PNC Foundation Grants Will Enable Music School to Renovate Recital Hall and Incorporate Music in Preschool Classrooms
A PNC Foundation grant of $600,000 will help Duquesne’s Mary Pappert School of Music renovate its recital hall and enable one of its faculty members to work with local preschools to incorporate music into their classrooms.
The School of Music will utilize the majority of the grant from the PNC Foundation, which receives its principal funding from the PNC Financial Services Group, to focus on improving the audience experience at its PNC Recital Hall.
Enhancements to the 260-capacity recital hall will include new seating, fresh paint and new carpeting. Renovations to the PNC Recital Hall lobby will include repainting and the installation of new carpet, bulkheads, lighting, acoustic wall panels, wall coverings and wood trim. In addition, a kitchen area will be added and the men’s and women’s restrooms will be completely remodeled.
“Our PNC Recital Hall hosts well over one hundred performances annually. During the past decade, we have built a loyal audience of devoted chamber music lovers thanks to our critically acclaimed faculty performances,” said Music School Dean Edward Kocher. “We are very grateful to the PNC Foundation for this grant, which will help us to improve and enhance the experience for all of our guests at the recital hall.”
The PNC Foundation grant is also helping Dr. Rachel Whitcomb, an expert in early childhood music education, to create user-friendly music lessons and materials for local preschools. Her goal is to connect the fields of music education and early childhood education so that teachers feel comfortable incorporating musical activities into everyday instruction. The grant was made by PNC in support of its signature philanthropic initiative, PNC Grow Up Great, a 10-year, $100 million bilingual program to improve early childhood education.
“Preschool teachers often lack the training they would like to have to teach music,” said Whitcomb. “This project is designed to provide them with the preparation and resources they need to integrate music into their classrooms in Pittsburgh.”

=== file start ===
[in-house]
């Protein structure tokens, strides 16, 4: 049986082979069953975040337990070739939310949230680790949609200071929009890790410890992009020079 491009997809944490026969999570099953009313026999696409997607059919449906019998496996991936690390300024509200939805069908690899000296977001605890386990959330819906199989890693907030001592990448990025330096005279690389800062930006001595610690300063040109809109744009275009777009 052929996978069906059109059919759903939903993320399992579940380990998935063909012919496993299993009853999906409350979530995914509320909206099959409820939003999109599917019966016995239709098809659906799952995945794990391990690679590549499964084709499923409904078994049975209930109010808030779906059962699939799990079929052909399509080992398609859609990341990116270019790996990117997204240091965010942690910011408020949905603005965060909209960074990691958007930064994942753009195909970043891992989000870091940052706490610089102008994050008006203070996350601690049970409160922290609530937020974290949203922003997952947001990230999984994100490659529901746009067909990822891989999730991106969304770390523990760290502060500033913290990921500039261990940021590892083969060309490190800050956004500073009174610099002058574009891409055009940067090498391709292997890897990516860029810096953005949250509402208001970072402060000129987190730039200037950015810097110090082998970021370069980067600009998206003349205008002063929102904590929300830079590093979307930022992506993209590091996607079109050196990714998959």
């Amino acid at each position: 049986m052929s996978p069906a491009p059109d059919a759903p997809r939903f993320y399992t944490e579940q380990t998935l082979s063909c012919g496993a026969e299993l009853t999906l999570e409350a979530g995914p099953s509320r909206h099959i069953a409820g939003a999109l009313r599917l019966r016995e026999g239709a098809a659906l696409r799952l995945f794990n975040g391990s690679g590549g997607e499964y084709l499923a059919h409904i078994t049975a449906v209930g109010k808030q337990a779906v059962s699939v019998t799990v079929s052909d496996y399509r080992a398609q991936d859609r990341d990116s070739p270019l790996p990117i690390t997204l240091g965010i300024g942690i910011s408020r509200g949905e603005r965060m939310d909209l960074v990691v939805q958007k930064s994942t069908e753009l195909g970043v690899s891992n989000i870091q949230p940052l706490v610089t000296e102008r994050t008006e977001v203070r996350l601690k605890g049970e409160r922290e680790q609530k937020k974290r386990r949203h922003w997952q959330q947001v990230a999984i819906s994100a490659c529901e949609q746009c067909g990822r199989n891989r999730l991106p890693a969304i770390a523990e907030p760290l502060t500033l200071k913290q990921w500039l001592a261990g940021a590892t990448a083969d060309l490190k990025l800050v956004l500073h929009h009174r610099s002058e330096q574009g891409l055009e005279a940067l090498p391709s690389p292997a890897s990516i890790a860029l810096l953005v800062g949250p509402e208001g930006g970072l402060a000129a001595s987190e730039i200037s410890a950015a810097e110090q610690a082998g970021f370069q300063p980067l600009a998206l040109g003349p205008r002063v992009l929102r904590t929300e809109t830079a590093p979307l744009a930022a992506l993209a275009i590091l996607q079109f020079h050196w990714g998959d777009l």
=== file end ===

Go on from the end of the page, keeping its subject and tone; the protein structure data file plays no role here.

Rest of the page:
Whitcomb is developing lesson plans and practical teaching ideas and selecting six area preschools in need of music programs. She is training and preparing six undergraduate music education majors from the School of Music, who will then teach the lessons in the designated schools during the spring 2011 semester.
Next summer, the School of Music will offer a professional development conference for Pittsburgh preschool teachers who are interested in incorporating the music lesson plans developed by Whitcomb.
“There will be other early childhood music education specialists that will join me in presenting additional ideas about how to include music in meaningful ways during the school day,” said Whitcomb. “Teachers will also be able to receive Act 48 and PQAS continuing education credits.”
Founded in 1878, Duquesne is consistently ranked among the nation's top Catholic universities for its award-winning faculty and tradition of academic excellence. Duquesne, a campus of nearly 9,500 graduate and undergraduate students, has been nationally recognized for its academic programs, community service and commitment to sustainability. Follow Duquesne University on Facebook, Twitter and Instagram.